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I am investigating using a triac instead of a relay to control 250V 10A devices.

However all the 600V 16A triacs come in TO-220 packages.

According to AS/NZS 3100 and AS/NZS 60335.1 I need at least 2mm creepage isolation between 250v circuits, but that is impossible with TO-220.

How do people build 10A circuits with these triacs?

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    \$\begingroup\$ What standards are you referring to? \$\endgroup\$ – Andy aka Apr 24 '13 at 17:26
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    \$\begingroup\$ Your 10A triac requirement is a very close match to the 10A device. I think you want some headroom. In general semiconductors are very fast ... at failing when maximum ratings are exceeded. What kind of load is attached? \$\endgroup\$ – jippie Apr 24 '13 at 17:46
  • \$\begingroup\$ I am looking at Australian standards, specifically AS/NZS 3100 and AS/NZS 60335.1 (equivalent to the IEC standard). The 60335 standard takes precedence over 3100 though. \$\endgroup\$ – ljbade Apr 25 '13 at 10:06
  • \$\begingroup\$ My rated load is 10A. So I figured a 10A triac would be enough. Perhaps I should bump this up to 12A or 16A. \$\endgroup\$ – ljbade Apr 25 '13 at 10:08
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Clearance is about the distance between live and null or about the distance between two isolated circuits. Not so much about the pins on a triac'like device as electrical safety is not an issue in this case. The worst that could happen is that your load stays powered, but fuses will not blow. If you are concerned about the distance between the pins, you can always bend out the middle pin, that is pretty common solution.

It is good practice (thermal expansion'wise) to have a couple small bends anyway in the leads, so the leads won't push the solder pads off the PCB when the pins expand due to the device heating up while being screwed to the heat sink. Bit like this:

enter image description here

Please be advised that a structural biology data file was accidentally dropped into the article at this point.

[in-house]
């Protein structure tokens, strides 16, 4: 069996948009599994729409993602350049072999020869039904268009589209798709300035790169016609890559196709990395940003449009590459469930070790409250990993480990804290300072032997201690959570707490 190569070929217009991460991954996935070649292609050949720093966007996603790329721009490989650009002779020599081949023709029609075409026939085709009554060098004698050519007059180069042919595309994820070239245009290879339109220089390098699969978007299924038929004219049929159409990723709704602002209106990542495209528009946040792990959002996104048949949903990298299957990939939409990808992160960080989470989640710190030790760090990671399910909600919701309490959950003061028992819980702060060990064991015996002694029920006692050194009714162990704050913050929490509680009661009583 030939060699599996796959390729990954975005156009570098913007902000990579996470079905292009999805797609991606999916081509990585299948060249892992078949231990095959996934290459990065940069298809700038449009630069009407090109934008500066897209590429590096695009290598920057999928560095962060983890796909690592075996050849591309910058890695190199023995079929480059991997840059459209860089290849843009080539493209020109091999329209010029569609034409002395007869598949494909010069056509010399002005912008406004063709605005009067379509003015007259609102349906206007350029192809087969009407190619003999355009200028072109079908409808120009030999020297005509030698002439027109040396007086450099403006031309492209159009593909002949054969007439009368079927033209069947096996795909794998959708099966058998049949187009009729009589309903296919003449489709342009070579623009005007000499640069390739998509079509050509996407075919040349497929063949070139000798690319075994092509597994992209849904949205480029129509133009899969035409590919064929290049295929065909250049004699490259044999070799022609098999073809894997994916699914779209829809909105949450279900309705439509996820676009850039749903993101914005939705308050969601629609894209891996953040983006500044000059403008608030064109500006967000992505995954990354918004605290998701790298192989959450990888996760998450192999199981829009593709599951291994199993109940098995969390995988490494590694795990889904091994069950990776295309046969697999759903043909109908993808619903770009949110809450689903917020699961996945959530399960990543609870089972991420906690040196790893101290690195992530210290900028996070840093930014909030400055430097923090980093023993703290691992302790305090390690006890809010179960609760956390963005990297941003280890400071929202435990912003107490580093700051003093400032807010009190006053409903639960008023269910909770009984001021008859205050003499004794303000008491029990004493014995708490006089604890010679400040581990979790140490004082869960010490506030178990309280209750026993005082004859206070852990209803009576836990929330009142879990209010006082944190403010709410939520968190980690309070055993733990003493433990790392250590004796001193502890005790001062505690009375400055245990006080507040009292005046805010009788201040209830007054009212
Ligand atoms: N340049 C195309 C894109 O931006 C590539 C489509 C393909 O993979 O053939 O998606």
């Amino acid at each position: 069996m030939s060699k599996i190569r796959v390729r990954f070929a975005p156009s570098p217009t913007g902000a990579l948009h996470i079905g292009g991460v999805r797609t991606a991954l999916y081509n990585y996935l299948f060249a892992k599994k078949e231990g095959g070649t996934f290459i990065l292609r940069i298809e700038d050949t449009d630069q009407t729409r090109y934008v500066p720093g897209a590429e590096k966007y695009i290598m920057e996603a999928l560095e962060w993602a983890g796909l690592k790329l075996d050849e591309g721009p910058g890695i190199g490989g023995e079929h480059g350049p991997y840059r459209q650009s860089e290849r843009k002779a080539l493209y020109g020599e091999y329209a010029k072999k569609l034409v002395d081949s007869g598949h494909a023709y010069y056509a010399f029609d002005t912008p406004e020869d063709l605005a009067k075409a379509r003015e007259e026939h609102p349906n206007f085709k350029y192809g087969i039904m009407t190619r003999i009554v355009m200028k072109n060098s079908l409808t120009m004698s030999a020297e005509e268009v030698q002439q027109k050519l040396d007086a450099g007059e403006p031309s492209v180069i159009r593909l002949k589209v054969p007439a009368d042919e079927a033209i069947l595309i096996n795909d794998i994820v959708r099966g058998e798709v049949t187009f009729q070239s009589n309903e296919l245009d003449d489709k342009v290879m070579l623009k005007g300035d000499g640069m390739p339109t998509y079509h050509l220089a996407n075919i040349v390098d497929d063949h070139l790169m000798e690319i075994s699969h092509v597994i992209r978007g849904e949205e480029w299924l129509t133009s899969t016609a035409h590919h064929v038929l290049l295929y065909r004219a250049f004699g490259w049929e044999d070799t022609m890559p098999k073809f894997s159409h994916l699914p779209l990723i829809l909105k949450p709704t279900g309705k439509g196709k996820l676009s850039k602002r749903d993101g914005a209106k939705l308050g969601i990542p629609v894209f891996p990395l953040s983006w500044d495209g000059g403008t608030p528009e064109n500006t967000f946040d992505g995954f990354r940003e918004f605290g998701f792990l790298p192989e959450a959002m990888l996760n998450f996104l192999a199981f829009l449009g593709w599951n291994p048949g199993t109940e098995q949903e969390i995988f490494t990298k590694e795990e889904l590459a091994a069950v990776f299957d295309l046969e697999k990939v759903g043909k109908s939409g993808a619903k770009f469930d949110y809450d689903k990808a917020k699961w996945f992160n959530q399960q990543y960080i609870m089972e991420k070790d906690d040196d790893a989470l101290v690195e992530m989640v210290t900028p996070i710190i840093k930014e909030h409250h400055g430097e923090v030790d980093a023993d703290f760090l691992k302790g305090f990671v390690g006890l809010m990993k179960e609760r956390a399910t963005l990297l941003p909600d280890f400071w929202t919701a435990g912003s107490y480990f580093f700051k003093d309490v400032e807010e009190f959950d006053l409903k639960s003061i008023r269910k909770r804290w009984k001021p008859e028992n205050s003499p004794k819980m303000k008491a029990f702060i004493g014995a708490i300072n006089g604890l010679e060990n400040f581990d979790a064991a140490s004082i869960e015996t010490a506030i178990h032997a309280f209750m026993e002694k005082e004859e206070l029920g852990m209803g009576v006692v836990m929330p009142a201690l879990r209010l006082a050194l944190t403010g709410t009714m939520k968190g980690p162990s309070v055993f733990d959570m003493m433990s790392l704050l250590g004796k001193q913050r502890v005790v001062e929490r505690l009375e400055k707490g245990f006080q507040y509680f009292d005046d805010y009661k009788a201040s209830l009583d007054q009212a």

Avoid bending pins directly where they come out of the plastic package, as the pins may easily break when doing so.

Creepage vs Clearance

  • Creepage is the distance between conductors along insulated surface

enter image description here

  • Clearance is the shortest distance between the conductors

enter image description here

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    \$\begingroup\$ Thnx @AnindoGhosh for pointing out the difference between clearance and creepage. \$\endgroup\$ – jippie Apr 25 '13 at 5:30
  • \$\begingroup\$ That leg staggering trick might work. I also out that I can cut a slot in the PCB between the legs from this - infineon.com/dgdl/… \$\endgroup\$ – ljbade Apr 25 '13 at 10:10
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Usually it's the logic controlling the gate that gets isolated, not the gate itself. That's why there are optoisolated triac drivers out there on the marketplace.

Primary-to-primary isolation is what's called functional insulation, and doesn't need as much creepage/clearance as primary to user-accessible insulation (reinforced insulation) dictates.

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  • \$\begingroup\$ I will also be isolating the gate from the logic via an opto-triac. You are correct that what I was refering to is functional isolation. However the standard still wants 2mm creepage for functional isolation. \$\endgroup\$ – ljbade Apr 25 '13 at 10:14
  • \$\begingroup\$ I found an older copy of IEC60335-1, and it says that for working voltages between 125 and 250V, you only need 0.4mm for pollution degree 1, and 1.8mm for pollution degree 2, overvoltage category 2 (Table 18). You would need to conformally coat the board to meet PD1. \$\endgroup\$ – Adam Lawrence Apr 25 '13 at 13:32
  • \$\begingroup\$ Thanks. Hmm that's interesting. I see that too, didn't realise that it is that easy to get to pollution degree 1. The other option I was think of is cutting a slot between the pins in the PCB to convert creepage to clearance distance only. \$\endgroup\$ – ljbade Apr 25 '13 at 18:17
  • \$\begingroup\$ A slot is a perfectly acceptable alternate to conformal coating for applications like this. \$\endgroup\$ – Adam Lawrence Apr 25 '13 at 18:50
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A triac might be controlling a motor and if the triac shorted out, apart from operational safety issues, there are no fire hazards or electric shock hazards. The motor will turn just as if the triac had activated or had burned-out into a blob of conductive metal.

This means, put simply, that is doesn't matter if the physical distance across the triac is less than (say) 2mm - safety will not be jeopardized. Operational safety is another matter of course.

And of course, when controlling a triac from (say) a microcontroller you would choose to use an opto-isolator and the physical distance required across the opto needs to be substantial to significantly reduce the risk of electric shock to the guy programming the micro.

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  • \$\begingroup\$ I will also be isolating the gate from the logic via an opto-triac. However the standard still requires minimum creepage for functional isolation where there are only operational issues. \$\endgroup\$ – ljbade Apr 25 '13 at 10:15
  • \$\begingroup\$ How do you reconcile this with the answer you accepted - the distance at the point where the pins enter the body of the triac are unlikely to be 2mm? Maybe they are? What standard are you referring to anyway? \$\endgroup\$ – Andy aka Apr 25 '13 at 10:22

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